May 16th An update! A video interview with The Great Man ! Unmissable!
Thanks to Chris Matthews*, a small piece of archived radio.
So, yes, it takes time to listen, but hey it's Friday. Save it for savouring. Live a little. Crack open the Lambrusco you've been keeping for that special occasion, feet up, and ... Daniel Libeskind. Who appears to not think he's excessive, not at all. No sireee.
Architecture in the 20th CenturyMedia: Listen now (30 minutes) Availability:In RealMedia only.
Last broadcast on Thu, 25 Mar 1999, 21:30 on BBC Radio 4 (see all broadcasts).
Synopsis: Melvyn Bragg and guests discuss the rise in so-called spectacular architecture at the end of the 20th century. Is architecture to do with what we live in, where it’s located, the buildings that accommodate at best so much more than a few private bodies, or is it the spectacular, even show-off, extravagance, even fantasy, of architects - or is it engineers who see the huge swash of public money as an opportunity to plant a place in posterity?
Daniel Libeskind has been heralded as one of the greatest architects of his generation and of the latter half of the 20th century. He is the architect of some spectacular buildings - two of which are the Jewish Museum in Berlin and the highly controversial Spiral Extension to London’s own Victoria and Albert Museum, which his critics have described as looking like imploding cardboard boxes.
But why are we witnessing at the end of the century a sudden glut of spectacular buildings, such as Libeskind’s? What do they say about the state of contemporary architecture? And do they show a blatant disregard for history? Is it merely‘the architecture of excess in a world of diminishing resources, a chic counterpoint at the end of the 20th century’?
With Daniel Libeskind architect of the Jewish Museum in Berlin and the Spiral Extension to London’s Victoria and Albert Museum; Richard Weston, architect and lecturer at De Montfort University.
However, while I know you can't wait to listen, it's possibly not convenient right now, seeing as how you are browsing this on the quiet at work, so here's a little reading:
The building is shaped like a deconstructed Jewish star. Arriving in the new building from the old one, you are presented with three different routes,each one symbolic of a different aspect of Jewish Berliners' experience. One terminates in "the Holocaust void", a tall empty unheated space through whose bare concrete walls you can hear the muffled sounds of the city outside. It is lit up by a single high up slit that offers no view of the sky. Libeskind describes this space as "literally a dead-end"--an expression of hopelessness. Another passageway leads outside to the "Garden of Exile", originally called the ETA Hoffman garden, a close-packed forest of pillars open to the sky where no surface is horizontal or vertical--this creates a sense of the exile's disoriented view of the world. The third and longest route winds through the buildings interior. Its exhibits will describe the joint histories of Berlin and its Jews--it will show all sides of the story, "contribution, assimilation, then termination...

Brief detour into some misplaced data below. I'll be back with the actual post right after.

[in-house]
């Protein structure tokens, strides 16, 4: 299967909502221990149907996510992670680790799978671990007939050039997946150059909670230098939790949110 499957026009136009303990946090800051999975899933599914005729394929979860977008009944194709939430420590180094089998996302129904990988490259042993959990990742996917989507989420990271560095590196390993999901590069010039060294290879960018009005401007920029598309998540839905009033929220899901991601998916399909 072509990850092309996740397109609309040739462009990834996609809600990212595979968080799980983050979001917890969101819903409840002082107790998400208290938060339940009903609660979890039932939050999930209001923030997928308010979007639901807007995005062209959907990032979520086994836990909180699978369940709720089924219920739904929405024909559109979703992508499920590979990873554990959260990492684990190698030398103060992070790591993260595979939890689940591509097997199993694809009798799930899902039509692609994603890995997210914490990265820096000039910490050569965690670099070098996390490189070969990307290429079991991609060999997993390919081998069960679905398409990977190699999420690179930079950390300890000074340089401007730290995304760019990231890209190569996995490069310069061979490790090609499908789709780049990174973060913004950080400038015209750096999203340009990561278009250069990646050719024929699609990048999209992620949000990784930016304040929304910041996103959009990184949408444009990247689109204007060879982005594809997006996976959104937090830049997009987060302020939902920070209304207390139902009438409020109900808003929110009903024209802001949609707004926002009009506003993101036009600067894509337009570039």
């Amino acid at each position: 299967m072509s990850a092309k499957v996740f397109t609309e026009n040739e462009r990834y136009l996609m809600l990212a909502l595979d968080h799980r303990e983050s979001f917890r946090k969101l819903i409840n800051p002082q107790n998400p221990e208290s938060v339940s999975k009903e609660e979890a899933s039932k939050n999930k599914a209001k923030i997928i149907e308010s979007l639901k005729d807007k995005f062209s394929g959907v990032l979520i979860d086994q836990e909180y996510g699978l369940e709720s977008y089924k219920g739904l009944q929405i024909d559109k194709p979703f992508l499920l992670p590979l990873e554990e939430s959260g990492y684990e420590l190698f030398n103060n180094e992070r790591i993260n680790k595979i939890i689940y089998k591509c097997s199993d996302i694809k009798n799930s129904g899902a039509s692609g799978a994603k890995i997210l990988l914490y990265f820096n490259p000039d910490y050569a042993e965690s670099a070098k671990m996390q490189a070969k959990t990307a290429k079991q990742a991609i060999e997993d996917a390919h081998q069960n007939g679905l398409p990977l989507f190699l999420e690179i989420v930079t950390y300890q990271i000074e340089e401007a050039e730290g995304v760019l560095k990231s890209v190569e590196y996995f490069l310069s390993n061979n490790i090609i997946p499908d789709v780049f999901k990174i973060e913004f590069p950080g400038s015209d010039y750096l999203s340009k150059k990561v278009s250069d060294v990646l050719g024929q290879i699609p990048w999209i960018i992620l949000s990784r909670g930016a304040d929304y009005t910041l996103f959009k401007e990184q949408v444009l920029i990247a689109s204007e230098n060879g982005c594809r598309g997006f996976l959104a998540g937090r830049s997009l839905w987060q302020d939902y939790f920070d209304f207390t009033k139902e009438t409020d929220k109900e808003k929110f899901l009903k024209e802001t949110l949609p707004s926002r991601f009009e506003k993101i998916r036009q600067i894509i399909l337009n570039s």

An interview with Hugh Pearman from 2001:
Daniel Libeskind interview. The full version of the article published in The Sunday Times Magazine, 29.4.01.
Libeskind understands context, he just treats it differently. "It’s the same context. You just take it one more step. It’s not just that the building fits into its context and is just a passive, inert bit of matter. A building also has a responsibility to transform the context, give it back something more. Not just taking from its surroundings, but also contributing. Enlivening, transforming."